Policy Brief

Back into action

In a way few predicted only weeks ago, reality is knocking at the G20’s door: the European debt crisis has taken a turn that threatens the global economy. The plans for the next meeting of heads of state or government, convened for November 3 and 4 at Cannes, need rethinking. Still today, the G20’s agenda […]

By: Date: August 24, 2011 Topic: Global economy and trade

In a way few predicted only weeks ago, reality is knocking at the G20’s door: the European debt crisis has taken a turn that threatens the global economy. The plans for the next meeting of heads of state or government, convened for November 3 and 4 at Cannes, need rethinking.

Still today, the G20’s agenda focuses on the “old” priorities, dictated by the 2008 US-centred banking crisis and the resulting recession. It continues to rest on two pillars, financial regulation and macroeconomic governance (aggregate demand rebalancing in particular), plus institutional reform in various areas (primarily the IMF, and more recently, under French guidance, the international monetary system). These lines of action have progressed usefully and should not be forgotten, but are increasingly inadequate to tackle today’s paramount problem, the risk of financial contagion from the sovereign sectors. The epicentre of this risk is in Europe.

Events have accelerated sharply. Until June this year, one could still hope that the euro-debt crisis could remain confined to a handful of small countries, financially distressed but on the whole manageable. After all, Greece, Portugal and Ireland combined represent a mere 6 percent of euro area GDP. The European rescue fund and the existing political resolve seemed sufficient to provide a backstop. Even some policymakers’ hesitations – for example, in deciding the mix between fiscal adjustment and private sector involvement – did not seem excessively threatening, given the small amounts involved.

With two large countries (Italy and Spain) under fire, the risks have taken a globally relevant proportion. There are at least three transmission channels. First, distressed sovereigns will implement harsh fiscal adjustment packages – this is already happening – with direct consequences on aggregate demand. Uncertainty and precautionary spending behaviour will likely extend to more stable countries. In Germany, in spite of the recent export-driven expansion people are increasingly concerned by financial and political developments they do not understand and perceive as deeply damaging for their country. Second, financial institutions will come under renewed stress, not only in Europe. The extent of this is difficult to foresee given the potential for second-round effects. Third, as the process unfolds, new bouts of exchange rate and financial market instability are possible.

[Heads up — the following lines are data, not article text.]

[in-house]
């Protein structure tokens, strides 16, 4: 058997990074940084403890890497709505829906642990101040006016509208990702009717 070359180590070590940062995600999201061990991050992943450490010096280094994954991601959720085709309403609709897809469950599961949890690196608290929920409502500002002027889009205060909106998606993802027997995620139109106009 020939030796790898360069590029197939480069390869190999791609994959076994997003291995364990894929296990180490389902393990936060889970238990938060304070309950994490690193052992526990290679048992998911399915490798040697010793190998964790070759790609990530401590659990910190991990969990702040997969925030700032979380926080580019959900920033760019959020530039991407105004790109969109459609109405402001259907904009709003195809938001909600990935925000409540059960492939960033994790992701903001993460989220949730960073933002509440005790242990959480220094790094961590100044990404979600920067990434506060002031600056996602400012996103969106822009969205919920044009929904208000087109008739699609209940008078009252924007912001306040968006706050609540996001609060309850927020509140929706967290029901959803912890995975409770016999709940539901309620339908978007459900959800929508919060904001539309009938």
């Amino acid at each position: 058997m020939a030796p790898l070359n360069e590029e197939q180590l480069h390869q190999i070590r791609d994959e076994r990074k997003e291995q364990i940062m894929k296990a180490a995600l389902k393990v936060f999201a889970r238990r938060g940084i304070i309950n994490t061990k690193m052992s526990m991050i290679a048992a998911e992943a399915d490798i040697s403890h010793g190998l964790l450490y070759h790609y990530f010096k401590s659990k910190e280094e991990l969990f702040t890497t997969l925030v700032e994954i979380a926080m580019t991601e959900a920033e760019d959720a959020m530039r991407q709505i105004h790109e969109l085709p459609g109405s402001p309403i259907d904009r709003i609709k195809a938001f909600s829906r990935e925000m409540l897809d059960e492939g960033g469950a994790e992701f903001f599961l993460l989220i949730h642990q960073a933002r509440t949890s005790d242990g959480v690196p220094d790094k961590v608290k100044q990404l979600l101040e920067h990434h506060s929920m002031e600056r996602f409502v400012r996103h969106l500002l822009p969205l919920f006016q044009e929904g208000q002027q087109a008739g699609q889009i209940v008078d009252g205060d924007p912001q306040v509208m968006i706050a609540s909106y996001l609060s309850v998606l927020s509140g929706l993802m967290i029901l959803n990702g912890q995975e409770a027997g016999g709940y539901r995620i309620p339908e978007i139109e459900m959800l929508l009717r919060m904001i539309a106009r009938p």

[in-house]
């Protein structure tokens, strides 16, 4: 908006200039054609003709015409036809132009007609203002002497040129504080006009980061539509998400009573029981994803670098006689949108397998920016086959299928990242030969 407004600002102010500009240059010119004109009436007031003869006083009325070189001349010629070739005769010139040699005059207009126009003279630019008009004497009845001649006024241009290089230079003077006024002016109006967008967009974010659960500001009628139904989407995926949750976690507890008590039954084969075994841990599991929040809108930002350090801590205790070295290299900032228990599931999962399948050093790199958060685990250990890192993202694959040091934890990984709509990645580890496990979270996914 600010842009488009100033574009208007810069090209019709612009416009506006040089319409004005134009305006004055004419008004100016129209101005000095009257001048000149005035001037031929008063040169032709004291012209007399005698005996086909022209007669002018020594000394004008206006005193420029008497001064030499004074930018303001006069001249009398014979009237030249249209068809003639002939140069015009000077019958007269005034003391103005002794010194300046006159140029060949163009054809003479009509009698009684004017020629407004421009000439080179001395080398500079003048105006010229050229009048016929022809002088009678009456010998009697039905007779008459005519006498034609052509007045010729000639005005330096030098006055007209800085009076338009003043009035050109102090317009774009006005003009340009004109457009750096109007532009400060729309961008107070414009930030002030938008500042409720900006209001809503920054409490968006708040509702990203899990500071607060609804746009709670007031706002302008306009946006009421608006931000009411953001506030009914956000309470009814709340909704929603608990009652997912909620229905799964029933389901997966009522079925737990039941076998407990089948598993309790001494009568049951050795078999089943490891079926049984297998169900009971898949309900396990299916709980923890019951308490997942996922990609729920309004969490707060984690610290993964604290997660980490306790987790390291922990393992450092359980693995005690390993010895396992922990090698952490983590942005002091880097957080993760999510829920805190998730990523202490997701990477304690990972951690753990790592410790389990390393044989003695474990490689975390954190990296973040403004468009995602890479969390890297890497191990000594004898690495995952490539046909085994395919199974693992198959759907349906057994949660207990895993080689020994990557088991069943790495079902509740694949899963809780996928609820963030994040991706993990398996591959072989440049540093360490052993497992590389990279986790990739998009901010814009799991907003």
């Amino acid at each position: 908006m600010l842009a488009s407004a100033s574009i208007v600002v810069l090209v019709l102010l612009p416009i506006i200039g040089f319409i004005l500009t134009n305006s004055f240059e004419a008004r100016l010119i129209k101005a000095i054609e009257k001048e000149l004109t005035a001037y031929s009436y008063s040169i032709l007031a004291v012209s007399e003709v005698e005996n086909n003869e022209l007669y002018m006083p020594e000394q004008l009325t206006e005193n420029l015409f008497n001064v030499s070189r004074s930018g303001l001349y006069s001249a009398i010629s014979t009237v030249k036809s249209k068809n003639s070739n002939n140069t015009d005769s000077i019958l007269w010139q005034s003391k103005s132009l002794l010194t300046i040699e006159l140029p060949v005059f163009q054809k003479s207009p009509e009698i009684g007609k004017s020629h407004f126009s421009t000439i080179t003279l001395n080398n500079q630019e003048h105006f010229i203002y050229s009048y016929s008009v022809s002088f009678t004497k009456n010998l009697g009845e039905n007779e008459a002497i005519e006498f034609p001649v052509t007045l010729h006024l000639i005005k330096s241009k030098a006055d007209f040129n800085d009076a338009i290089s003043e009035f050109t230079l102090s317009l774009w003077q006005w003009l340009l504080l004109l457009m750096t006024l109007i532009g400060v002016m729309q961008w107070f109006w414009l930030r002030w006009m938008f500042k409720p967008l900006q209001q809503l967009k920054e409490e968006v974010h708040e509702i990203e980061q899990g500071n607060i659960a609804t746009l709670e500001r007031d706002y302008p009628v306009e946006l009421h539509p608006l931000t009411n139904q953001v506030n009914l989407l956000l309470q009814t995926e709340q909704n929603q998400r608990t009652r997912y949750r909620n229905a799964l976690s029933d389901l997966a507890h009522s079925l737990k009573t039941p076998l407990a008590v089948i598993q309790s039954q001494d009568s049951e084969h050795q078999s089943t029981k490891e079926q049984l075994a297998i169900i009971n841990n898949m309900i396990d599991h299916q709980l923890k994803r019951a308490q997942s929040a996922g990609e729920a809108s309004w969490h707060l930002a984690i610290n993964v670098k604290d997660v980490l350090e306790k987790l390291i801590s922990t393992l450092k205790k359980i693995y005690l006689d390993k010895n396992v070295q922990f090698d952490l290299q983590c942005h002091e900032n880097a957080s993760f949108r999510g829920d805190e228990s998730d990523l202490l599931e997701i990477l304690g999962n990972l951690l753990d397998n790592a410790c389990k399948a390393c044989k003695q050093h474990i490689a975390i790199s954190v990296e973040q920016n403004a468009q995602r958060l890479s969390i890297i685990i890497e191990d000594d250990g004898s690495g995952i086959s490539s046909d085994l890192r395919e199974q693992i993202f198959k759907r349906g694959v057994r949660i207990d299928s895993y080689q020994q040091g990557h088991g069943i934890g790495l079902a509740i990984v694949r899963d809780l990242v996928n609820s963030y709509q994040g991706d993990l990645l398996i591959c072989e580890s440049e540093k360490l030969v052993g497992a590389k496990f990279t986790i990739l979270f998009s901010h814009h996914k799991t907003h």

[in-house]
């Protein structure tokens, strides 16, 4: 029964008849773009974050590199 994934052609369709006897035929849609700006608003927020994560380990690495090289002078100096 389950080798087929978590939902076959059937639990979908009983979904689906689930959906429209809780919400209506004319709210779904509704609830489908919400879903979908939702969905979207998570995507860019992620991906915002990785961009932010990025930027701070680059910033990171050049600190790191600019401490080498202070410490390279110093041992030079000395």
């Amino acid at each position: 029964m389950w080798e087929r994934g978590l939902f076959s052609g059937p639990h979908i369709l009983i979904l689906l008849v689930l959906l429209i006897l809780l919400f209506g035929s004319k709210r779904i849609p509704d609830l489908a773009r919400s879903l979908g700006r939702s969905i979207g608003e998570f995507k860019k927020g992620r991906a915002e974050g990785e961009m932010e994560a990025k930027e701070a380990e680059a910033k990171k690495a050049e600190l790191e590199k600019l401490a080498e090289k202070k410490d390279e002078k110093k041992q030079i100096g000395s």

On August 8, the G20 expressed its “commitment to take all necessary initiatives in a coordinated way to support financial stability” and its readiness to “take action to ensure financial stability and liquidity in financial markets”. An impressive battle warning, but transforming words into effective communication will require more. Two avenues could usefully be pursued.

The first is to enhance the macro-coordination framework in the making (see other articles in the G20 Monitor this year) by bringing intra regional imbalances explicitly to the fore, if and when they acquire (or risk acquiring) a global dimension. So far there has been ambiguity in this respect. While Europe insists that its currency zone be treated as a single entity, at least as far as the external position is concerned, the G20 surveillance mechanism is organised on a country-by-country basis. For example, the “systemic” countries singled out as for second round examination in the global imbalances procedure include, reportedly, Germany and France and not the eurozone or the EU; this excludes, for now, all countries whose sovereigns have come under market pressure. A G20 debate in this area would not only be highly relevant to its mandate, but also useful to step up peer pressure leading to policy actions.

Second, there is no reason why the emerging block represented in the G20 should not contribute to provide market support in conditions of stress. This is implied by the August communiqué and would also be consistent with the fact that instabilities that have adverse global spillovers are of common concern in the G20. It is in the interest of all members, particularly the large debtors and exporters, that global bond markets remain stable. Undoubtedly, a support mechanism for European debt markets that included, in addition to the existing EU actors, the large G20 creditors, would convey a strong and possibly decisive signal to market participants. Support should be accompanied by adequate conditionality, consistent with IMF and EU practices.

The G20 was created in 1998, and reshaped in 2008, with a marked crisis management imprint. As the winds of financial instability resume it may need to revert to that mode after some time of tranquil sailing. The more pre-emptive its action is the better. Cannes offers an opportunity.

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